Opinion: The Tired Art of Defacing Art



Handout photo issued by Just Stop Oil of two protesters who have thrown tinned soup at Vincent Van Gogh’s famous 1888 work Sunflowers at the National Gallery in London, Friday Oct. 14, 2022. The group Just Stop Oil, which wants the British government to halt new oil and gas projects, said activists dumped two cans of Heinz tomato soup over the oil painting on Friday. London’s Metropolitan Police said officers arrested two people on suspicion of criminal damage and aggravated trespass. (Just Stop Oil via AP)

Climate activism has found a new host to advance its ideals and foundational components with its renowned goal of inflicting shock and forced attention. The painted works of Van Gogh, Monet, and Da Vinci have fallen victim to this new wave of climate rage, this time vented through food products like tomato soup and mashed potatoes. However, defacing art pieces has a precedent throughout history, and even though these provocative protest methods by climate activists are newfound, the act itself is not.

The Mona Lisa, painted by Leonardo Da Vinci, an artist whose works have found a prevalence to succumbing rampages against them, has been a target to a plethora of attacks against it in the past century. The piece has endured hurlings of acid, rocks, yet most notably cake in efforts to display group outrage of a cause like climate change portrayed in news stories today, or just simple and aimless individual frustrations. Nothing gets the message across like vandalizing the most famous painting in the world, right?

The most recently notable episode of performative activism bringing the vandalization ordeal back into the limelight, executed by Just Stop Oil Organization members against Van Gogh’s Sunflowers displayed in the National Gallery of Art in London, has amassed an overwhelming amount of attention, and a majority of it being negative.

The widely viewed video of the activists, now surpassing 10 million views, of them throwing tomato soup at the painting and then subsequently gluing themselves to the wall beneath it is chained with thread after thread of Twitter feeds denouncing and mocking the pair. Thousands of people on and off of the platform are actively pointing out the hypocrisies of their ordeal, specifically towards their wasting of food while simultaneously ranting about global warming induced hunger related poverty, completely shying away from the organization’s goal of outreach.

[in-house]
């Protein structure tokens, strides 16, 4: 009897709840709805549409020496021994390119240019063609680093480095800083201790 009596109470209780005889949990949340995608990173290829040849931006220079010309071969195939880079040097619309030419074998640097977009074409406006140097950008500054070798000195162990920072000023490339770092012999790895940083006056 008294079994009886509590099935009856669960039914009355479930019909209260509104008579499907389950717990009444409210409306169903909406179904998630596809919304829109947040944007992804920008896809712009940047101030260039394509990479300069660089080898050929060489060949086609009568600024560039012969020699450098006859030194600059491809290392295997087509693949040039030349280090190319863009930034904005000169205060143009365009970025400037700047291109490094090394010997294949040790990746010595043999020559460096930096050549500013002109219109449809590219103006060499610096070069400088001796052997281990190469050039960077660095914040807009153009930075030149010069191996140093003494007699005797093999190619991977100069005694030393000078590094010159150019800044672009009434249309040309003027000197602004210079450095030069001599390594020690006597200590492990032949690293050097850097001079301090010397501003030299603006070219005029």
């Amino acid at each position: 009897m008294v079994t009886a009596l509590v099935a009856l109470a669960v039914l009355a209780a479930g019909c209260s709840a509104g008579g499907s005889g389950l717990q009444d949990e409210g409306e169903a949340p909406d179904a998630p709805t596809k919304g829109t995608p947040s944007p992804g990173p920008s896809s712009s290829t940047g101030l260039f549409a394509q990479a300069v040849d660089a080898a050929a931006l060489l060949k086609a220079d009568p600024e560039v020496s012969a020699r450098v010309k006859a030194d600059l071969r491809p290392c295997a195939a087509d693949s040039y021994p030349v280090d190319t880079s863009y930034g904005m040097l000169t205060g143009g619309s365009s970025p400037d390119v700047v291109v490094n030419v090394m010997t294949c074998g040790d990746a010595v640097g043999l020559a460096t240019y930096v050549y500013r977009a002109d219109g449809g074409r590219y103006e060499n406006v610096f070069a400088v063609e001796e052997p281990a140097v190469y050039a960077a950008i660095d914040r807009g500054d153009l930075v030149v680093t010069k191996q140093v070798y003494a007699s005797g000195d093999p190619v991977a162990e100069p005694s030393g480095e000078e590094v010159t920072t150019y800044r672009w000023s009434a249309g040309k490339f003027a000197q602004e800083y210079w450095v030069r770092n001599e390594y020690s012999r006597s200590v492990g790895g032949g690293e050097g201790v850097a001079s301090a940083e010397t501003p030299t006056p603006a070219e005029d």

Over a dozen other incidents following that of the Sunflowers’ have carried out since, with mashed potatoes being launched at Monet’s Les Meules in Germany, and more soup, this time split-pea, being thrown at another Van Gogh piece called The Sower in Italy. Many of these encounters are being recorded and posted to social media by onlookers, and the distaste for those present to witness the theatrics displayed in the videos can be widely heard.

It comes to little surprise that the attempted disfigurations of paintings that popularly adorn people’s hallways or computer backgrounds are being met with vast public disapproval.

Art’s significance through the role it plays in the structure of nations to boost creativity, inspiration, and morale is seemingly overlooked by these perpetrators or vandals. Art carries such importance in America that it was even funded during the era of the Great Depression, in billions, to employ artists and creators to generate works that encouraged innovation and imagination.

The underestimation of art’s influence in society, and our society’s subsequent rejection of efforts to ruin that art, whether intentional or otherwise, prove the organization’s performative pretenses. Such lazy approaches to call attention to significantly important causes like climate change are detrimental to the actual activism these topics need, and are presently hindering their seriousness and potential to increase advocacy.